The Station Stones are elements of the prehistoric monument of Stonehenge.
Originally there were four stones, resembling the four corners of a rectangle that straddles the inner sarsen circle, set just inside Stonehenge's surrounding bank. Two stood on earth mounds at opposing corners, one corner broadly in the north of the site and one in the south. The mounds are called the North and South barrows although they never contained burials. The ring ditches surrounding these barrows respect the presence of Stonehenge's encircling bank indicating that they postdate this feature.
The other two corners of the rectangle are occupied by the two surviving stones which are undressed sarsens. Their installation at the monument dates to sometime in Stonehenge phase 3, perhaps around 4,000 years ago.
Various astronomical alignments have been suggested for the stones, all involving other features at the site. As they cannot be said with certainty to have been contemporaneous with other stones or posts at Stonehenge, archaeoastronomical theories regarding their function have been treated with scepticism by mainstream archaeology. Although described as forming a rectangle, the two stones and the two stone settings can also be described as representing two opposite facets of an octagon. This suggests that they were laid out to a geometric plan and challenges the theory that the positions were astronomically determined.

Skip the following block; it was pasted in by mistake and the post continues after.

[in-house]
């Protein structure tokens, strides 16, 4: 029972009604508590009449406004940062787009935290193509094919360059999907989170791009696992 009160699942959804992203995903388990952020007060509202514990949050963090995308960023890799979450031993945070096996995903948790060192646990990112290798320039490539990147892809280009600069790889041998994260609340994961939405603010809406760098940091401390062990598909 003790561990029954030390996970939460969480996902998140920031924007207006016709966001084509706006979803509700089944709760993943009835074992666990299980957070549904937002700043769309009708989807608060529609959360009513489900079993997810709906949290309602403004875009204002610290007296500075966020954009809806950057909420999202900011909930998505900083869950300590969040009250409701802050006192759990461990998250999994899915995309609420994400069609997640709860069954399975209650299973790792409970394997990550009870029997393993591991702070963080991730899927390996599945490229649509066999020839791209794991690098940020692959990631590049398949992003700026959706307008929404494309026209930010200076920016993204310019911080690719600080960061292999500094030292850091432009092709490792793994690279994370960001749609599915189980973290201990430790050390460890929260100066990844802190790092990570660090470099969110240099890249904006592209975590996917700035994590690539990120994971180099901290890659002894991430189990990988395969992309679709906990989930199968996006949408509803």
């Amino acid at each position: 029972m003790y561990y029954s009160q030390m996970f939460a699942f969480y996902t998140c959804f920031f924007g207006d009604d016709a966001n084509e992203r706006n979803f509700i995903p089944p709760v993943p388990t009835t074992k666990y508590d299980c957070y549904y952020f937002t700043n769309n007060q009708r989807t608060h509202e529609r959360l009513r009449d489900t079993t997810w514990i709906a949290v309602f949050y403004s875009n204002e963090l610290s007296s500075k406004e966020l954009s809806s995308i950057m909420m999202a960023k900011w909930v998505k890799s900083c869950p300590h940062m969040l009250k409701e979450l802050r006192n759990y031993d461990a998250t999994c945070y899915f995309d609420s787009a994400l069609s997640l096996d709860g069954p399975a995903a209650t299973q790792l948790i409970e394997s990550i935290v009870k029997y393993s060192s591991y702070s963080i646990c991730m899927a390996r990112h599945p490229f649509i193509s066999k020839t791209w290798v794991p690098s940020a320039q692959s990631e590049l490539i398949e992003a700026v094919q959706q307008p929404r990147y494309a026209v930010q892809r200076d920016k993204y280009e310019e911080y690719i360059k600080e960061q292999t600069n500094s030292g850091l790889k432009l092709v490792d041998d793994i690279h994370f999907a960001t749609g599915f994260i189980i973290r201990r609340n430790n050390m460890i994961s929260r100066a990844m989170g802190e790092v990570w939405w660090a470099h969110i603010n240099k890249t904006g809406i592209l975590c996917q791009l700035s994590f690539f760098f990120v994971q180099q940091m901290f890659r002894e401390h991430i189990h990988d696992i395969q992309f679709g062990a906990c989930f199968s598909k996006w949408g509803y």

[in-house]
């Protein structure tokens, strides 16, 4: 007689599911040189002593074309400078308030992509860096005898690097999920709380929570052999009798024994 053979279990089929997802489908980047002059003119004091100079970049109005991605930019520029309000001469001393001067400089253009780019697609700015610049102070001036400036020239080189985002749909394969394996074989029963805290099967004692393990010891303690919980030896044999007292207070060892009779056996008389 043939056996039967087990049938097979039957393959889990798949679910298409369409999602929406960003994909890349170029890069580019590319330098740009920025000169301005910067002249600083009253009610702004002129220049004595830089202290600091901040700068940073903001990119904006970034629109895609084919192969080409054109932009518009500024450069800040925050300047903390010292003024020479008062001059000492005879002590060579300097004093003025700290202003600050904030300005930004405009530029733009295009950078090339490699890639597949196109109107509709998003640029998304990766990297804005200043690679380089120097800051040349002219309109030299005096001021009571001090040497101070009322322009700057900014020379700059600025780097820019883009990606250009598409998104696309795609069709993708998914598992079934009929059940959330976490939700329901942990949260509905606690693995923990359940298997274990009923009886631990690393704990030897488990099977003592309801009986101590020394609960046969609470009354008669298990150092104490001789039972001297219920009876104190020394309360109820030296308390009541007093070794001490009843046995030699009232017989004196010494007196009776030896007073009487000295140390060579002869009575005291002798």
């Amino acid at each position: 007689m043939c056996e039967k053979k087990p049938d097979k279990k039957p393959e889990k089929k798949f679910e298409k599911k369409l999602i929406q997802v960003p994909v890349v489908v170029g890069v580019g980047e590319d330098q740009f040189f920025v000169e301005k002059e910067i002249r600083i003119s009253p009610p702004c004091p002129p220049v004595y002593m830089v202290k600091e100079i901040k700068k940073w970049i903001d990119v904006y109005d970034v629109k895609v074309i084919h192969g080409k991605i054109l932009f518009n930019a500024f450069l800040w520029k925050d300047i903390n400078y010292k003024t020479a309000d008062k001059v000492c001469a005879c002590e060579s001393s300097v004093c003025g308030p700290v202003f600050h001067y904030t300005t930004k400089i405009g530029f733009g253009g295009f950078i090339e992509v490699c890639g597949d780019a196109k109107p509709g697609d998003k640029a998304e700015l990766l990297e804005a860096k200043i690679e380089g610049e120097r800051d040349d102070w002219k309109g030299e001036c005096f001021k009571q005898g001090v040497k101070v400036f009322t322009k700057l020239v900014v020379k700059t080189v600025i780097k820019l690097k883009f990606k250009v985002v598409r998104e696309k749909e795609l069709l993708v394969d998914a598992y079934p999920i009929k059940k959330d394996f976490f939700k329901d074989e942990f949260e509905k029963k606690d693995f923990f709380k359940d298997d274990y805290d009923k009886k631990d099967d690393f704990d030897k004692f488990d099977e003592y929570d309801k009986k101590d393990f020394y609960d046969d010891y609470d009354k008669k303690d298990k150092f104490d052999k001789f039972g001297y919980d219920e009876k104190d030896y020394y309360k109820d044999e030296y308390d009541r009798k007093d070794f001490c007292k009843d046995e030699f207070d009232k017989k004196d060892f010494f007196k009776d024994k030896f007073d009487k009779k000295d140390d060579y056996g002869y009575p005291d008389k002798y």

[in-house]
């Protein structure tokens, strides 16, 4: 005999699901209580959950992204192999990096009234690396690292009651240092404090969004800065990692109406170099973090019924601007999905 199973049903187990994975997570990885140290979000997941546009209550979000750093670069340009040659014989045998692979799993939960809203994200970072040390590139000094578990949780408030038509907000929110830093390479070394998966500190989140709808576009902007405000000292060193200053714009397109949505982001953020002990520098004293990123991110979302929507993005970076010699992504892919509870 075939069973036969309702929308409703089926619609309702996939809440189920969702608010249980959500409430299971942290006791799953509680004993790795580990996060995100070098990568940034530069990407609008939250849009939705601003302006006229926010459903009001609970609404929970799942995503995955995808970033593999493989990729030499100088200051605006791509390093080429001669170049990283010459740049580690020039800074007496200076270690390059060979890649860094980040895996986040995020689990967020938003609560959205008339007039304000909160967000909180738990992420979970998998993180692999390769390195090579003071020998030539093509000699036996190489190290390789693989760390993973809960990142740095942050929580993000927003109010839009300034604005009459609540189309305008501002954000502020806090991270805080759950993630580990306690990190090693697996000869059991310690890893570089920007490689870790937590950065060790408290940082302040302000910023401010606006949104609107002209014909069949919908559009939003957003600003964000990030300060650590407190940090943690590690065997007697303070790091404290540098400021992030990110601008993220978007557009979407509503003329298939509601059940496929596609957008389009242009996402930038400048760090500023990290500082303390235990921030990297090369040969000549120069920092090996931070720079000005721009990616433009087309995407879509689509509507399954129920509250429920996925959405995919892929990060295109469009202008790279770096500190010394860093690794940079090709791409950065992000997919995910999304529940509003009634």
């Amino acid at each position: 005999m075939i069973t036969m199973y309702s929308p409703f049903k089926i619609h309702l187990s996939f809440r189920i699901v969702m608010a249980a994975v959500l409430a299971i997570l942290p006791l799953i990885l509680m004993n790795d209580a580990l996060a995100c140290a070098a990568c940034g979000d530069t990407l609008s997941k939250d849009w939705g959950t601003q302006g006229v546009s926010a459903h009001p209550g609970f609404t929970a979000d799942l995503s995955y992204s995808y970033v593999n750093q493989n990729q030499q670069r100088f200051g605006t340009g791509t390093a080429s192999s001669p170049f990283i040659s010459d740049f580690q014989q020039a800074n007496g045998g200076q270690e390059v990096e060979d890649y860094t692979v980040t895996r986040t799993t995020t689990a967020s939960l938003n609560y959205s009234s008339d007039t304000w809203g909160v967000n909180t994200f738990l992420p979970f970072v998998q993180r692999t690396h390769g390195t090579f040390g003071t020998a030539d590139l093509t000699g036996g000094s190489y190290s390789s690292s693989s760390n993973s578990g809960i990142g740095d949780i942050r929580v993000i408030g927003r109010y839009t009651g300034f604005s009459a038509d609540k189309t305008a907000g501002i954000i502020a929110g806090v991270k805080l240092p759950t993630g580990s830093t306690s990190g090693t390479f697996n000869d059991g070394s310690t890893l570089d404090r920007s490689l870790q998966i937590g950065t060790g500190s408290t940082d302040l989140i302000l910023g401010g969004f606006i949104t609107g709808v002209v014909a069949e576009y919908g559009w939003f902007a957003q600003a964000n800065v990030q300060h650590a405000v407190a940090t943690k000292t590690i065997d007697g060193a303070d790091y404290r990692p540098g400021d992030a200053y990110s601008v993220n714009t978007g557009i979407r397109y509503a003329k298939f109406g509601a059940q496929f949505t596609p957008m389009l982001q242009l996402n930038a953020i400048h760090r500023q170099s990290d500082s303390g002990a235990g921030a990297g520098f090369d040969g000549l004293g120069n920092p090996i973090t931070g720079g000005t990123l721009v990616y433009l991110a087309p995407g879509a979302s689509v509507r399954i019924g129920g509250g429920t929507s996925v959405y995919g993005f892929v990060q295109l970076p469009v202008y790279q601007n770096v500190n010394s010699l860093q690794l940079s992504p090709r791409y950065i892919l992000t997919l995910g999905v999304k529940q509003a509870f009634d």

- Johnson, Anthony (2008). Solving Stonehenge: The New Key to an Ancient Enigma. Thames & Hudson. ISBN 978-0500051559.
- Mike Pitts, Hengeworld, London: Arrow, 2001, ISBN 978-0-09-927875-7
- John Edwin Wood, Sun, Moon and Standing Stones. Oxford University Press, 1980, ISBN 0-19-211443-3